Environment

Monsoon plays truant in food bowl of India; rainfall deficit increases

So far, rainfall in the Indo-Gangetic plain has remained deficient, with last week recording largely deficient rain

 
By DTE Staff
Last Updated: Monday 16 July 2018
Credit: Agnimirh Basu
Credit: Agnimirh Basu Credit: Agnimirh Basu

Monsoon is yet to smile upon the states in the Indo-Gangetic plain, almost 45 days after it reached the country. States such as Bihar, Uttar Pradesh, Madhya Pradesh, Punjab and Haryana recorded deficient rain (20-59 per cent below normal) from June 1 to July 11. Last week, between July 5-11, Haryana, Punjab, Uttar Pradesh and Bihar recorded largely deficient rain (60 per cent and above).  

Credit: IMD

While Central and Peninsular India have seen 20 per cent and 34 per cent excess rainfall in the last week—July 5-11—northwest and east & northeast India recorded 63 per cent and 49 per cent deficit, respectively.

Credit: IMD

July is a crucial monsoon month, especially for these states in the India-Gangetic plain, which is home to approximately 40 per cent of India’s population and contributes about 50 per cent of the country’s total agricultural production.

According to IMD’s latest forecast, the region has to wait for the week July 19-25 to see above normal rainfall activity, which could reduce the deficit.

Region

Actual (in mm)

Normal (in mm)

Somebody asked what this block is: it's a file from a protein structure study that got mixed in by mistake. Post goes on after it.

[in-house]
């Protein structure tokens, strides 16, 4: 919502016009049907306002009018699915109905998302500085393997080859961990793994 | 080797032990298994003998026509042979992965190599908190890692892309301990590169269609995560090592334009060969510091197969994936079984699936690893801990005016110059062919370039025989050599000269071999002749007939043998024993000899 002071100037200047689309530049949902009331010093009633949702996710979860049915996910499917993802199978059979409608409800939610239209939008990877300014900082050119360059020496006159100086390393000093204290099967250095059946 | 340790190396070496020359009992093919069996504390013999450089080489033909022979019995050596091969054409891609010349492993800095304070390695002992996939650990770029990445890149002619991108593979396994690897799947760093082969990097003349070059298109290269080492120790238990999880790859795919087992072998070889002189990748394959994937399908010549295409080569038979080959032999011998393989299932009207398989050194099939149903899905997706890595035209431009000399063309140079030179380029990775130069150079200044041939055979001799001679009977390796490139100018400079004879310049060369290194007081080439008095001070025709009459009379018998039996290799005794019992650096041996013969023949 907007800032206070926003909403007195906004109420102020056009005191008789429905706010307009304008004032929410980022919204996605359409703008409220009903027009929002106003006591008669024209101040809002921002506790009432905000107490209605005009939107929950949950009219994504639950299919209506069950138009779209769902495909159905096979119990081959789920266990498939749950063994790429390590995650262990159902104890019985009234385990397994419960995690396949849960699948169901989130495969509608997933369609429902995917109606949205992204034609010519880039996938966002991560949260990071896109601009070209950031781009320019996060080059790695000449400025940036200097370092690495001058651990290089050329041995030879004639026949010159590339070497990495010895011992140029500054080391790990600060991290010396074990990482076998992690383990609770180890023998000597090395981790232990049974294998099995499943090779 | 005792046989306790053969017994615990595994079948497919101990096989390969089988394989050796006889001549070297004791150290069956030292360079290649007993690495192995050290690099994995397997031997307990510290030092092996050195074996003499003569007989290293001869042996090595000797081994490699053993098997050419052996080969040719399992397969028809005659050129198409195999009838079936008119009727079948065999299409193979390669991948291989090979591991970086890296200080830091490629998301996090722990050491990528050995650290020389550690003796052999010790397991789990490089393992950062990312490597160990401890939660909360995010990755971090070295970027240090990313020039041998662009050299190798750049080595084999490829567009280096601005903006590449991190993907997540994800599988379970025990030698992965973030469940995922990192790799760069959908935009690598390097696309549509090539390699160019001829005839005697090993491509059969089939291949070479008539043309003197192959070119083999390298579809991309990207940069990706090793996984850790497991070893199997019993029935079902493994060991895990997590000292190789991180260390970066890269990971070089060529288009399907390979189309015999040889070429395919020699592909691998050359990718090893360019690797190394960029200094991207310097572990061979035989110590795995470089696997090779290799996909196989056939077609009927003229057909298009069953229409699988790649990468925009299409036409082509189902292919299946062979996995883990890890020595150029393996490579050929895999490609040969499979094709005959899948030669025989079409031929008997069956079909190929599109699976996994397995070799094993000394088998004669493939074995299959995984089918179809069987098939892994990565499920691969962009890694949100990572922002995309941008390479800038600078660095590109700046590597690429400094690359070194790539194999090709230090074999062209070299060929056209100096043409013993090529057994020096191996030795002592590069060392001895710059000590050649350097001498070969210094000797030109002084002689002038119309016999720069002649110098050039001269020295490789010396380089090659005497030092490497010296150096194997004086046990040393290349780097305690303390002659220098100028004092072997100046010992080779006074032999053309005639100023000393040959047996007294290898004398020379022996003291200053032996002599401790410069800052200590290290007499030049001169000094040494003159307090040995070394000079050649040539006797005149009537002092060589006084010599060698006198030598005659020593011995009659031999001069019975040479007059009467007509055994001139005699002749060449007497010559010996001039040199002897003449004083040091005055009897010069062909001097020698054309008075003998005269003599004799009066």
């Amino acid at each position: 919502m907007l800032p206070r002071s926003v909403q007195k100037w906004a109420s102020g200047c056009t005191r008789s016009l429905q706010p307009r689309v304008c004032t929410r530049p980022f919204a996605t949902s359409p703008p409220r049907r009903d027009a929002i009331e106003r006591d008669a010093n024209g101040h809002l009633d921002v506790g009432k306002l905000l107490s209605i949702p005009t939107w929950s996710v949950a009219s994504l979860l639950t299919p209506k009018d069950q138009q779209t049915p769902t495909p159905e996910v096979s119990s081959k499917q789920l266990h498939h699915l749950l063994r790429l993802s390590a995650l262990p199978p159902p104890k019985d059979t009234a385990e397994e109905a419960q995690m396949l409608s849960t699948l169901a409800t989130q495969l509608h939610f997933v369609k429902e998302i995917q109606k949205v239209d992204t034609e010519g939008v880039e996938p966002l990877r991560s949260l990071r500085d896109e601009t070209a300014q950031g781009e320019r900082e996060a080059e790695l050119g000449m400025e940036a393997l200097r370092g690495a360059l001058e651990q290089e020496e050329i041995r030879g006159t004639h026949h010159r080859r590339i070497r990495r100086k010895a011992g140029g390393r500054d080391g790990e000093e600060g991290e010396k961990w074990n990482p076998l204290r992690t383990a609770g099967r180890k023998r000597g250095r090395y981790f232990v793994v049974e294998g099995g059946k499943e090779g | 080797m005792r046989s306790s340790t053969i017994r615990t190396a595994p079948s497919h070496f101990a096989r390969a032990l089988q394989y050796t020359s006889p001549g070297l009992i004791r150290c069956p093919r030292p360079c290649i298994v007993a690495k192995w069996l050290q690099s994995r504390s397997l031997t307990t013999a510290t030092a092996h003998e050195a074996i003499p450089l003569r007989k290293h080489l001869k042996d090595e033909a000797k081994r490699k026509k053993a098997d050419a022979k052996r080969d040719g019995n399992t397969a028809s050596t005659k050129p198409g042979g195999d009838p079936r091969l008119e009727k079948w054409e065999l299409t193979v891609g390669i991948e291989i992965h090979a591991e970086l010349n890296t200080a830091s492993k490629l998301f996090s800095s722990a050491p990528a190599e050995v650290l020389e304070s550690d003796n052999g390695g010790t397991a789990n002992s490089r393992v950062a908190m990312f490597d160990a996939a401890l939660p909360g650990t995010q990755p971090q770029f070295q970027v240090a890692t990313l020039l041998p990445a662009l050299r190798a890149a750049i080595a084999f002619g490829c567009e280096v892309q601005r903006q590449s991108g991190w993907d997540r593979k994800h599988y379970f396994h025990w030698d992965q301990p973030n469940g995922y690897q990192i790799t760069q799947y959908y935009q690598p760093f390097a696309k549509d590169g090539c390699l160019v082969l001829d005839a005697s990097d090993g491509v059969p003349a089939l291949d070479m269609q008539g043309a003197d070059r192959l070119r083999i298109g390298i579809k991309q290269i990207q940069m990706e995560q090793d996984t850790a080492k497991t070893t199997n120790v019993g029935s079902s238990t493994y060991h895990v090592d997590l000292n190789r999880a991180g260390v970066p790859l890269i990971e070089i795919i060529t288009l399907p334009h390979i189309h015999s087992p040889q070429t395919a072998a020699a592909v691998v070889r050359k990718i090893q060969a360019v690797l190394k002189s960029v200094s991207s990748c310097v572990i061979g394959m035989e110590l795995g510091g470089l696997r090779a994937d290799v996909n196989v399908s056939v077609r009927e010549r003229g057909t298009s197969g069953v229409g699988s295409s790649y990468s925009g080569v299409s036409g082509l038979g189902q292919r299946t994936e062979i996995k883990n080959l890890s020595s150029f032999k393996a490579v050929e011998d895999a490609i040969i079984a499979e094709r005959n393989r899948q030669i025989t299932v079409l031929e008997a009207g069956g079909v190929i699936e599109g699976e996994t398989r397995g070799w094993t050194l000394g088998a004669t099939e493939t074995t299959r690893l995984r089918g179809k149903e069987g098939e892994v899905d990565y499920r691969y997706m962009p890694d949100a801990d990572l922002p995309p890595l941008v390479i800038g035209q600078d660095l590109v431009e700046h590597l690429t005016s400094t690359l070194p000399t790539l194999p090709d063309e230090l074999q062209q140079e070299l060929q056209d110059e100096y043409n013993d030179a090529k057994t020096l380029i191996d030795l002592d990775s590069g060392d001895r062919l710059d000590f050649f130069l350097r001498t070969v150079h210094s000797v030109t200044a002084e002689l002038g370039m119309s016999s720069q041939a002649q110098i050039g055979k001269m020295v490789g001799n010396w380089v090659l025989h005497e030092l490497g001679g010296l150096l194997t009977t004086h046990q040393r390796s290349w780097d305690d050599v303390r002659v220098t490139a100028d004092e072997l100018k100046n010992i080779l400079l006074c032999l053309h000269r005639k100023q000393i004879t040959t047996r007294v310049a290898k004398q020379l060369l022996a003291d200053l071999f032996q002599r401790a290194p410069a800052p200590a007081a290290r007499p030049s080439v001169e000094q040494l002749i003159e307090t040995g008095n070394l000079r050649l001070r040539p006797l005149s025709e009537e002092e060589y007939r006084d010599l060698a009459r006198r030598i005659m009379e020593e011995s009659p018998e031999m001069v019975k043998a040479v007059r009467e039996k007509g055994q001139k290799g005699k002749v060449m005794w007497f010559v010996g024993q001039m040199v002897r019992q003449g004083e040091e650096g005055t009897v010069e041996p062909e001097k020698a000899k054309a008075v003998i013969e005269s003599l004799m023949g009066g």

Deficit (%)

Bihar

202.5

316.1

36

East Uttar Pradesh

108.5

201.9

46

West Uttar Pradesh

85.8

170.6

50

Haryana

92

106.6

14

Jharkhand

202

336.2

40

Gangetic West Bengal

282.4

386.4

27

Gujarat

152.3

206.9

26

 Unequal spatial distribution of rain

While the overall rainfall deficit in Uttar Pradesh is about 50 per cent, districts such as Azamgarh, Ballia, Kushinagar, Mainpuri and Chandauli have recorded, 69, 77, 86, 90 and 94 per cent deficit till July 13. Similarly, while Haryana’s cumulative rainfall has been normal, districts such as Sonipat and Panipat still have a deficit of 69 per cent and 87 per cent, respectively.

A two-year study, conducted by researchers from china and the US, had concluded that “not only will incidences of climatological and extreme drought increase dramatically in the future, but extreme wet events will also become more probable due to increased variability, indicating that extreme events, including droughts and floods, will become more common in the Indo-Gangetic Plain.”

Drought occurrence frequency in the recent decades (1982-2012) in the Indo-Gangetic Plain region has been 40-45 per cent, according to the study. Drought-affected areas in the region increased from 20-25 per cent before the year 2000 to 50-60 per cent in the following years. Unsurprisingly, the region witnessed a decline in cereal production.

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